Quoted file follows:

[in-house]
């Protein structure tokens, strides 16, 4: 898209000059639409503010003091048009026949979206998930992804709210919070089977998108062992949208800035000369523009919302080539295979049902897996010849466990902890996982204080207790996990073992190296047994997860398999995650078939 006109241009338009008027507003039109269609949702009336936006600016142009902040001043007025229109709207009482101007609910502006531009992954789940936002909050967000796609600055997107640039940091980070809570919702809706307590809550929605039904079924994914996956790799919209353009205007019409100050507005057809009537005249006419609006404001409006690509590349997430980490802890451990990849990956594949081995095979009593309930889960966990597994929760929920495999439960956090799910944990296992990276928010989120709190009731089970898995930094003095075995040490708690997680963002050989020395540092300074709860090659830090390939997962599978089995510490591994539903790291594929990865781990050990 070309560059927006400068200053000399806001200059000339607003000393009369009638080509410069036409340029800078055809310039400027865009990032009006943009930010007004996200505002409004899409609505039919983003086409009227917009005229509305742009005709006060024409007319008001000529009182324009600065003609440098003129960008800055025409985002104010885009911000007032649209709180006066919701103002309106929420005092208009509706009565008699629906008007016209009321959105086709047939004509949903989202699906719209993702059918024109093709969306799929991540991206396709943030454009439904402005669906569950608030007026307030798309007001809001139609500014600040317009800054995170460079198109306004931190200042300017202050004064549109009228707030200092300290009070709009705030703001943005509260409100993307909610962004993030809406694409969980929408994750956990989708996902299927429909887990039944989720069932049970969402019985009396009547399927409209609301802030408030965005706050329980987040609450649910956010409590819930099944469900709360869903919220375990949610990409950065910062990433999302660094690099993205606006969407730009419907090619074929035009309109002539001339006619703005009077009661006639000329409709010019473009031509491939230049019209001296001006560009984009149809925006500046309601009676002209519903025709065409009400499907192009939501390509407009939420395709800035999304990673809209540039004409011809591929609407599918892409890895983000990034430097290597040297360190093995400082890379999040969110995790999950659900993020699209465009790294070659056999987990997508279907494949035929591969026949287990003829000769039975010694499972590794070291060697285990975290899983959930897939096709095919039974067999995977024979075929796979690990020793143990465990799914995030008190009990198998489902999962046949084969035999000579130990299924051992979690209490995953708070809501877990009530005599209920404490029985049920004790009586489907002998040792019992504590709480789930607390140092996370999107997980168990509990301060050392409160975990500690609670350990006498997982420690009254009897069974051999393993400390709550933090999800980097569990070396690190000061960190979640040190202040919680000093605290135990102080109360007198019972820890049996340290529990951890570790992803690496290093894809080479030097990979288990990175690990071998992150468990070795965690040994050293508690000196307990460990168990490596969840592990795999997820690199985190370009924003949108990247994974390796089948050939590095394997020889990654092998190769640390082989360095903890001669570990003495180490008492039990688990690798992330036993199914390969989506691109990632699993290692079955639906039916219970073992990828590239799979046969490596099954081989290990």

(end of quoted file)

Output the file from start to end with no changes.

[in-house]
């Protein structure tokens, strides 16, 4: 898209000059639409503010003091048009026949979206998930992804709210919070089977998108062992949208800035000369523009919302080539295979049902897996010849466990902890996982204080207790996990073992190296047994997860398999995650078939 006109241009338009008027507003039109269609949702009336936006600016142009902040001043007025229109709207009482101007609910502006531009992954789940936002909050967000796609600055997107640039940091980070809570919702809706307590809550929605039904079924994914996956790799919209353009205007019409100050507005057809009537005249006419609006404001409006690509590349997430980490802890451990990849990956594949081995095979009593309930889960966990597994929760929920495999439960956090799910944990296992990276928010989120709190009731089970898995930094003095075995040490708690997680963002050989020395540092300074709860090659830090390939997962599978089995510490591994539903790291594929990865781990050990 070309560059927006400068200053000399806001200059000339607003000393009369009638080509410069036409340029800078055809310039400027865009990032009006943009930010007004996200505002409004899409609505039919983003086409009227917009005229509305742009005709006060024409007319008001000529009182324009600065003609440098003129960008800055025409985002104010885009911000007032649209709180006066919701103002309106929420005092208009509706009565008699629906008007016209009321959105086709047939004509949903989202699906719209993702059918024109093709969306799929991540991206396709943030454009439904402005669906569950608030007026307030798309007001809001139609500014600040317009800054995170460079198109306004931190200042300017202050004064549109009228707030200092300290009070709009705030703001943005509260409100993307909610962004993030809406694409969980929408994750956990989708996902299927429909887990039944989720069932049970969402019985009396009547399927409209609301802030408030965005706050329980987040609450649910956010409590819930099944469900709360869903919220375990949610990409950065910062990433999302660094690099993205606006969407730009419907090619074929035009309109002539001339006619703005009077009661006639000329409709010019473009031509491939230049019209001296001006560009984009149809925006500046309601009676002209519903025709065409009400499907192009939501390509407009939420395709800035999304990673809209540039004409011809591929609407599918892409890895983000990034430097290597040297360190093995400082890379999040969110995790999950659900993020699209465009790294070659056999987990997508279907494949035929591969026949287990003829000769039975010694499972590794070291060697285990975290899983959930897939096709095919039974067999995977024979075929796979690990020793143990465990799914995030008190009990198998489902999962046949084969035999000579130990299924051992979690209490995953708070809501877990009530005599209920404490029985049920004790009586489907002998040792019992504590709480789930607390140092996370999107997980168990509990301060050392409160975990500690609670350990006498997982420690009254009897069974051999393993400390709550933090999800980097569990070396690190000061960190979640040190202040919680000093605290135990102080109360007198019972820890049996340290529990951890570790992803690496290093894809080479030097990979288990990175690990071998992150468990070795965690040994050293508690000196307990460990168990490596969840592990795999997820690199985190370009924003949108990247994974390796089948050939590095394997020889990654092998190769640390082989360095903890001669570990003495180490008492039990688990690798992330036993199914390969989506691109990632699993290692079955639906039916219970073992990828590239799979046969490596099954081989290990």